The Good Shepherd2006
The Good Shepherd (2006)
Critic Consensus: Though ambitious and confidently directed by Robert De Niro, The Good Shepherd is ultimately a tedious drama that holds few surprises and succumbs to self-seriousness.
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as Edward Wilson
as Clover/Margaret Russell
as Sam Murach
as Arch Cummings
as Bill Sullivan
as Sen. John Russell, Sr.
as Dr. Fredericks
as Hanna Schiller
as Philip Allen
as Thomas Wilson
as Valentin Mironov No. 2
as John Russell, Jr.
as Richard Hayes
as Joseph Palmi
as Edward Wilson, Jr.
as Valentin Mironov No. 1/Yuri Modin
as Ulysses/Stas Siyanko
as Ray Brocco
as Toddy Allen
as Photography Technical Officer
as 1961 Deer Island Singer
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Critic Reviews for The Good Shepherd
Not a film everyone will like. But those who do will appreciate De Niro's insistence on accurate detail.
De Niro deserves credit for the broad, ambitious canvas he's worked on, but his movie is just as mechanical and humourless as his protagonist.
A wan, muted film that is never less than interesting, but rarely more than that either.
A very dark, murky film, resentfully critical of the dysfunctional CIA family.
Damon's shirts are always crisp, but he has the charisma of a perfectly groomed corpse.
Audience Reviews for The Good Shepherd
For his second turn as a director, legendary actor Robert De Niro decided to make somehting that was apparently a big pet project and labor of love for him: a slow-burn spy drama (not thriller) about the early years of the CIA, as told through the life of a quiet, reserved, yet observant man named Edward Wilson. While supposedly claiming to give the true story of its subject matter, the film takes the approach of using composites, fictionalized names, and apparently altered details here and there, and does so using a near three hour run time, and unfolding at a very (very) slow-burning pace. The film jumps back in forth in time between the aftermath of the Bay of Pigs fiasco and everything leadng up to it starting in 1939, but despite these time jumps, and the fact that the film is so heavy on plot, it's actually far easier to follow ( if you pay attention) than most espionage type films. I loved that the film was focused on the Cold War, and the beginnings of the CIA, but I was somewhat let down by De Niro's approach. The film is light on frenetic action and violence, prefering to show a more classy and dignified origin story, and that's fine I guess, but the problem is that the film is really lethargic, depsite some violence here and there, there's not enough going on to keep the momentum up. I atually didn't find the film to be all that boring, but it is extremely long winded. And, though I'm okay with the "violence-lite" approach, I think the film could have had a few more scenes of action just so the film could have SOMETHING going on to keep the less patient viewers interested. I usually bitch about films that take on history that don't put it into a broader context, and while this film is one of those, it's still very academic in how it feels, IE it's less of a popcorn entertainer and more of a history lesson. I'd be more fine with this if the film could have avoided being as dry as its main character. The period details are impeccable though, and the film does have some wonderful cinematography, I just wish it could have been better paced. The film boasts an impressive supporting cast, with Matt Damon in the lead, Angelina Jolie as his lady, and, in supporting roles of varrying lengths, Billy Crudup, John Turturro, Alec Baldwin, William Hurt, and others, including a welcome, though underwhelming cameo from Joe Pesci. Damon is good. The character is supposed to be dry, closed off, and humorless, and he pulls this off, but unfortunately, though not Damon's fault, the character might be too closed off, too emotionally distant, and thus, really hard to know or care about. Jolie had potential to be a real spark and gives this film some needed energy and drive, and she starts that way, but her character soon fades into the background, and Jolie's talents quickly go severely misused. Of the supporters who have substantial screen time, I give the most props to Hurt. He's always (as far as I know) a solid, standup player. This film is perplexing. It's got an interesting story and subjext matter, but somewhat lackluster and tedious presentation. The cast is notable, but the performances are hit and miss and none of the characters are really as compelling as they should be. The film has great production values, but doesn't stand out the way it should. I am torn on this one. I didn't hate it, but I don't quite like it either. I actually am fascinated by it and the subject matter, and I have an odd kind of respect for it, even though I'm not fully on board. I'll just be nice and give it the rare thumbs sideways, as well as a mild recommendation (for a one time viewing only...and even then just for those who can appreciate a reserved, slow burning film that's heavier on atmosphere and ideas than developed and penetrable characters.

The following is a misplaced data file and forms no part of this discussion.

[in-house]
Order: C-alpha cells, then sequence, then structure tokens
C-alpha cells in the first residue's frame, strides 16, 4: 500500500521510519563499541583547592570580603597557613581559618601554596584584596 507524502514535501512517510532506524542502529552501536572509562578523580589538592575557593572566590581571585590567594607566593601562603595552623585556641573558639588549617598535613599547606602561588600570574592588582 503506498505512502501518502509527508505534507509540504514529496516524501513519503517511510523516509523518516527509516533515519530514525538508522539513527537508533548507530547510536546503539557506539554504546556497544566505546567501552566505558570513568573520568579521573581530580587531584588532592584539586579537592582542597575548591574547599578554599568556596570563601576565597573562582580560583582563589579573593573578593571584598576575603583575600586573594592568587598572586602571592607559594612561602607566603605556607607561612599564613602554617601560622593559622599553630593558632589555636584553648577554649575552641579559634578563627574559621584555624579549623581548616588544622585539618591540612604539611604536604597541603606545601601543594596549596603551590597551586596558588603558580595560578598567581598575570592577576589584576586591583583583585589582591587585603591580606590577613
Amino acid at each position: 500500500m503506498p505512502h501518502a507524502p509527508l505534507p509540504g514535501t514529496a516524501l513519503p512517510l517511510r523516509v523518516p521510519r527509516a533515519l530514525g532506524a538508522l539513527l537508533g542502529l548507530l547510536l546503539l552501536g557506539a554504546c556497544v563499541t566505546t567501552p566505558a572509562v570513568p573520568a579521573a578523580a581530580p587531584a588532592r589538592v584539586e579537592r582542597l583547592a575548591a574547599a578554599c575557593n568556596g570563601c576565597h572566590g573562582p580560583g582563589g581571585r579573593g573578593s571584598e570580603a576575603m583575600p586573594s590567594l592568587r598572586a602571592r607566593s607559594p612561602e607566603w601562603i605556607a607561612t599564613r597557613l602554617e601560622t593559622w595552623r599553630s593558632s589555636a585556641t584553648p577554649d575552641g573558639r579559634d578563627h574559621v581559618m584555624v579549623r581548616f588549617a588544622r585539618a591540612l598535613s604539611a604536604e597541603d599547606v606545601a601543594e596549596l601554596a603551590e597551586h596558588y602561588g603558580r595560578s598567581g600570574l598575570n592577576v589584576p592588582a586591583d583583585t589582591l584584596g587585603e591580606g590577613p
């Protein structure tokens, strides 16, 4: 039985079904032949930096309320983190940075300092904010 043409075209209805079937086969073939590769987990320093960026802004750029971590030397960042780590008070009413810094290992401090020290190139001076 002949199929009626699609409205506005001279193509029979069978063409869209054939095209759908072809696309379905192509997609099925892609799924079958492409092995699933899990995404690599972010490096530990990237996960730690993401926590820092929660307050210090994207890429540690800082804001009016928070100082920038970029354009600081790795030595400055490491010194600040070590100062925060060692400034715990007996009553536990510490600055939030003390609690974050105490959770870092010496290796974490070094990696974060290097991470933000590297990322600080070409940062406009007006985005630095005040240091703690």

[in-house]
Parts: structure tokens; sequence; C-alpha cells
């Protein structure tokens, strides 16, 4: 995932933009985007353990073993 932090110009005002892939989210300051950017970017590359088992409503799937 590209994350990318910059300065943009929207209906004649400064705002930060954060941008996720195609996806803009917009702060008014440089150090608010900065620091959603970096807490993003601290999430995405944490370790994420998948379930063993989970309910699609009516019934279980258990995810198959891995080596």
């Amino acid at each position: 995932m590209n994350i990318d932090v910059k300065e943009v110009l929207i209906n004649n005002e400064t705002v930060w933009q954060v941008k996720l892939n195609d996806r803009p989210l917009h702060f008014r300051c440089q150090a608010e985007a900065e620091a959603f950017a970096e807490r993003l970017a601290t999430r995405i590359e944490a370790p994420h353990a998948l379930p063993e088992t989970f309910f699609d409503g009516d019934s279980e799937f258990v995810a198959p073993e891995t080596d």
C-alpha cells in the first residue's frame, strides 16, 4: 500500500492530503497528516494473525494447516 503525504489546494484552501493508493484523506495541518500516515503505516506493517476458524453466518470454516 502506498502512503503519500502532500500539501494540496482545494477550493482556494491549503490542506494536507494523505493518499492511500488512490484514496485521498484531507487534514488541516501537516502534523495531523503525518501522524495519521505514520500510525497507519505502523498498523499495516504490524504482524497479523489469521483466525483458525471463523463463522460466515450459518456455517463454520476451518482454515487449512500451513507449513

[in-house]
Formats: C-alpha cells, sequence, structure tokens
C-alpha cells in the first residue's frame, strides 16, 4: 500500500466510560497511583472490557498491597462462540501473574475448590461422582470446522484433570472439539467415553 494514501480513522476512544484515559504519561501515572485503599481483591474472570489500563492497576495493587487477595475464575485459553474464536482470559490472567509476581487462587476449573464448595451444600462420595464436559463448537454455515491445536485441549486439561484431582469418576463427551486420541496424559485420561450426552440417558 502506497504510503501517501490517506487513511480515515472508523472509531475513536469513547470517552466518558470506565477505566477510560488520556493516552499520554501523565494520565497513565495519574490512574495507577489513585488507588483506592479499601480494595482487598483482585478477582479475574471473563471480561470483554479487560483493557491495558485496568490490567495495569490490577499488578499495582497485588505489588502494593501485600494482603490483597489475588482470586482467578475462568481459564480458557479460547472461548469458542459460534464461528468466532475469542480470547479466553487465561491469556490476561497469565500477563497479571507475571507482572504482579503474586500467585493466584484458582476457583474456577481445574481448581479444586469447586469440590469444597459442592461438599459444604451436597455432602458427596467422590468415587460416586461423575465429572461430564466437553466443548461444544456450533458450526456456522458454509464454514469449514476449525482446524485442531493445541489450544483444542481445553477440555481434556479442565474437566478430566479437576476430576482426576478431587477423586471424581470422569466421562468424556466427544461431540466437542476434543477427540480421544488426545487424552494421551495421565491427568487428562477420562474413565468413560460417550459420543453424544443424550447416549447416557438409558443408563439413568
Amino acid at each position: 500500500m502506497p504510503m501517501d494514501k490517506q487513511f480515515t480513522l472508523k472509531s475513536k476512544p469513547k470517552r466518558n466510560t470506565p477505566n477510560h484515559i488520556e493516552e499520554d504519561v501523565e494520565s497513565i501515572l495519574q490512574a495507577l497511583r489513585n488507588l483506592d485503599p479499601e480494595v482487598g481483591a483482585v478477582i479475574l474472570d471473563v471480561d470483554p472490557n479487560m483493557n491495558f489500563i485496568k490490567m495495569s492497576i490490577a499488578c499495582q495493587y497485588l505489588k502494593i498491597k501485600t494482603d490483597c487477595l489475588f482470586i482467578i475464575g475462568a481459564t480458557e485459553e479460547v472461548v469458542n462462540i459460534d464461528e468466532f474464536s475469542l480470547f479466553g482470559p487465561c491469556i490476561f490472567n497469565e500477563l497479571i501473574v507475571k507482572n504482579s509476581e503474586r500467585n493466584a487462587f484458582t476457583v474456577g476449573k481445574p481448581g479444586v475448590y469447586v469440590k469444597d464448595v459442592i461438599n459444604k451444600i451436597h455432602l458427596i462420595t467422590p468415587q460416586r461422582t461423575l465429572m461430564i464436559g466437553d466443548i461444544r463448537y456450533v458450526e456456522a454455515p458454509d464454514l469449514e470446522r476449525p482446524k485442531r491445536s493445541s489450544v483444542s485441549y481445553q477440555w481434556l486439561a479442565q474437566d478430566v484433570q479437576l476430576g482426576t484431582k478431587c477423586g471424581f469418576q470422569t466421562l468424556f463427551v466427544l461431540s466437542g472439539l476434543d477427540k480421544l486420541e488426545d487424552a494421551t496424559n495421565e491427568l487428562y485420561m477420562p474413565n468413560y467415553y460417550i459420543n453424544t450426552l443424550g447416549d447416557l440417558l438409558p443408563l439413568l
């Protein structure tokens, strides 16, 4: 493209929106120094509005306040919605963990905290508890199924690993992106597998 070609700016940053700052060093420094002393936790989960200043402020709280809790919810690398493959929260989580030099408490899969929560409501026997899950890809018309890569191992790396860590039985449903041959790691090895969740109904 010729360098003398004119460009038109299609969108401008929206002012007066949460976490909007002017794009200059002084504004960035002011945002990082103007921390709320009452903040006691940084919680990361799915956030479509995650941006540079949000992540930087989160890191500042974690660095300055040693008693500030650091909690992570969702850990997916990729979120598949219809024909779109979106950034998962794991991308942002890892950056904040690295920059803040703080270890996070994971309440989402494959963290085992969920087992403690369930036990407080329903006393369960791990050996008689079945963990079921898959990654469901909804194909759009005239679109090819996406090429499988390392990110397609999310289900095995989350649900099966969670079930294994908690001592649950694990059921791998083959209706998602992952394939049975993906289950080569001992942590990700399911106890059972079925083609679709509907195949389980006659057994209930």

Many spy films depict a life of easy affluence and an amusement park of thrills, but this one is far, far different. Instead an existence of miserable ever gnawing fear and isolation, masked beneath a cheesy veneer of " everything's all right", slowly choke even desperation away, leaving a pallid complacency. While admittedly not a work for everyone I found myself riveted.
I really enjoyed this movie. The movie was a mix of the orgins and the CIA and the consequences of life this man had to make to protect his country. The plot was genius, even if it did have some fake stuff from real life. There were intense moments, characters, and secrets. True it was too confusing and not a reall spy movie, and really long. But its a small price to pay to watch this classic.
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